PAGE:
Sailaja N. Joshi

Archive for the ‘American Dream’ Category

Question: Who should I be?

In American Dream, Branding, Presentation of Self on October 27, 2010 at 7:00 am

Answer: A Cavalier.

So, I love(d) LeBron James. I was in Cleveland his first season with the Cavs and the man is he awesome to watch. The man, moves. I like the rest of Cleveland, was pretty upset (understatement) when the man moved to the Heat. But that is all in the past.

This newest ad by Nike titled Rise gives us a glimpse into the icon that LeBron has become, or wants to be. Its hard to say whether this work is the creative genius of LeBron, or the work of their ad agency, but none the same the message is provocative. Not only that, the ad challenges our thinking of LeBron and the status we have given him in our society. Is it really his responsibility to be a role model? Should he really involve an entire state or nation in his career decisions?

The truth is, LeBron is a Cavalier. He went against what the public wanted to better himself. We as Americans should appreciate it, after all we are the country that invented the self-made man. In a society where CEOs continue to pay themselves millions of dollars in bonuses while laying off lower level workers, can you really blame LeBron for making the move?

So, what are your thoughts my readers? Who should LeBron be?


This Blog is Outsourced.

In American Dream, India, NBC, United States on June 28, 2010 at 9:59 am

First I must apologize to my loyal readers (Hi Mom!) for my absence. I suffered a hard drive meltdown (Remember, always back up your files!) and then moved into a new house with my husband. As a result, the past month has been filled with all sorts of turmoil but never fear–I am back.

I often talk about how media and business seem to forget about us Asian-Indian Americans. Asian-Indian Americans are an untapped asset when it comes to goods and are very different from their other ethnic counterparts such as African-Americans. With that said, it looks like the people at NBC have been reading my blog and listened to my advice.

Without further ado, I present to you Outsourced. The newest addition to NBC’s Thursday Night lineup where, “…cultural differences are a novelty.”

Le Sigh.

Now, I’m not really sure how I feel about this comedy. I think its cool that some brown people are finally getting some exposure on prime time television, but at the same rate I find the comedy slightly offensive.

I mean, were there no other stereotypes for NBC to work with? How about an Indian family living in America trying to force their kid into the world of engineering when all they really want to do is be a pop star? Or an Anthropologist?

The point I suppose is that we as Indians are becoming part of the conversation. Once we become part of the conversation, we are now part of the society and that is a very good thing.

So, what are your thoughts? Is Outsourced I step towards the inclusion of Asian-Indian Americans in the media or a big flop?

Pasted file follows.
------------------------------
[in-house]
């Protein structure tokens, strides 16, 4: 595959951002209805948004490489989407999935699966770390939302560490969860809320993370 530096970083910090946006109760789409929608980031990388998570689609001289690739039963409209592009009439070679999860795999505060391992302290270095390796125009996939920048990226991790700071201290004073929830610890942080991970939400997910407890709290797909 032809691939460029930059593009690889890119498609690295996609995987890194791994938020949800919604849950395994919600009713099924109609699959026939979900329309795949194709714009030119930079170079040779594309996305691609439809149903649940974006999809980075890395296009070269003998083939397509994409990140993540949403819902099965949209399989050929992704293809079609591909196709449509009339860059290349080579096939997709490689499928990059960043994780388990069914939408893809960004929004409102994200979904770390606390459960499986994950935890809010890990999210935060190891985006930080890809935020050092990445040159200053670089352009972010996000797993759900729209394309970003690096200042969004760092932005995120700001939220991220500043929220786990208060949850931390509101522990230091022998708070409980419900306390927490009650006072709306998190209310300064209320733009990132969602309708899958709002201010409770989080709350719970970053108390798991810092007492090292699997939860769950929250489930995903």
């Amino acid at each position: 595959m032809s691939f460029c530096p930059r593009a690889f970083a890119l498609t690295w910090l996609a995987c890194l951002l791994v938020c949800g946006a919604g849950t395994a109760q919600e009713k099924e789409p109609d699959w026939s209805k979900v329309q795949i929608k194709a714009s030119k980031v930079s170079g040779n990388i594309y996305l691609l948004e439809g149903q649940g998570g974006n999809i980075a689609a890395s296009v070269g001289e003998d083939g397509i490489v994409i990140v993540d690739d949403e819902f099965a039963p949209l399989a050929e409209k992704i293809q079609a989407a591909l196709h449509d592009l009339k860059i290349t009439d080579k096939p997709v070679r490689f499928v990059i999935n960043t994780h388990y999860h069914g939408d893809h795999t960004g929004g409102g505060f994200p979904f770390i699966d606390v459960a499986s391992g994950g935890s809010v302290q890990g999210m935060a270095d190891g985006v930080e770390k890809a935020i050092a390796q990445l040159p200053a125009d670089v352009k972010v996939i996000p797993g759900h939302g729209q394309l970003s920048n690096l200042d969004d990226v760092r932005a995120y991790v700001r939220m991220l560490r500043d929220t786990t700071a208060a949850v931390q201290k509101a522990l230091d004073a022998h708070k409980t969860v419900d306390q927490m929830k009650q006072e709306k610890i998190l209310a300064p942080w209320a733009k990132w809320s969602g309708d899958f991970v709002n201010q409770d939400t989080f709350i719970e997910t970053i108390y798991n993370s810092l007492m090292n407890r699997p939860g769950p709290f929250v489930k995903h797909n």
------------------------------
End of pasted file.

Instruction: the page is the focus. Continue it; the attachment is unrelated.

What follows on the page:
The Good, The Bad, The Dark

In American Dream, Erwing Goffman, Social Change on May 19, 2010 at 8:07 am

Much of my Master’s research focuses on skin color and its subsequent impact on beauty, social capital and cultural values. Of the studies I’ve read on the subject of skin color (and believe me, I’ve read a lot of studies on this) the conclusion largely remains the same.

Dark skin is bad and light skin is good. (No surprise there!) is the latest agency to feature a story about racial prejudice and how it is still an ingrained part of society, especially among young children.  The pilot study talks to young,  African-American and Caucasian children, who when asked a series of questions about a series of dolls who were identical except for their skin color. Continuously throughout the study children identify dark skin ‘dolls’ as dumb and ugly while light skin dolls are smart and good-looking.

Dr. Spencer, a lead on the study notes that what is alarming about this study is that children, regardless of age, continue to have the same racial stereotypes that civil rights leaders fought against in the 1960s. Generations after the civil rights movement and in an age where we have a black, albeit light skinned, president these children are still internalizing racial stereotypes of yesteryear.

In looking at this study through sociological lens, I turn to my main theoretical crush, Erwing Goffman and his idea of the Presentation of Self, which is worth bringing up again in order to look at this cultural construct that is still apart of a child’s identity.

In looking at the reaction of the children in this study in the lens of Goffman’s Presentation of Self one might consider skin color as the costume we wear. The difference of course here is that, skin color cannot change. Ok, sure you can go tanning or buy lightening creams, but at the end of the day those are just temporary change to one’s skin color.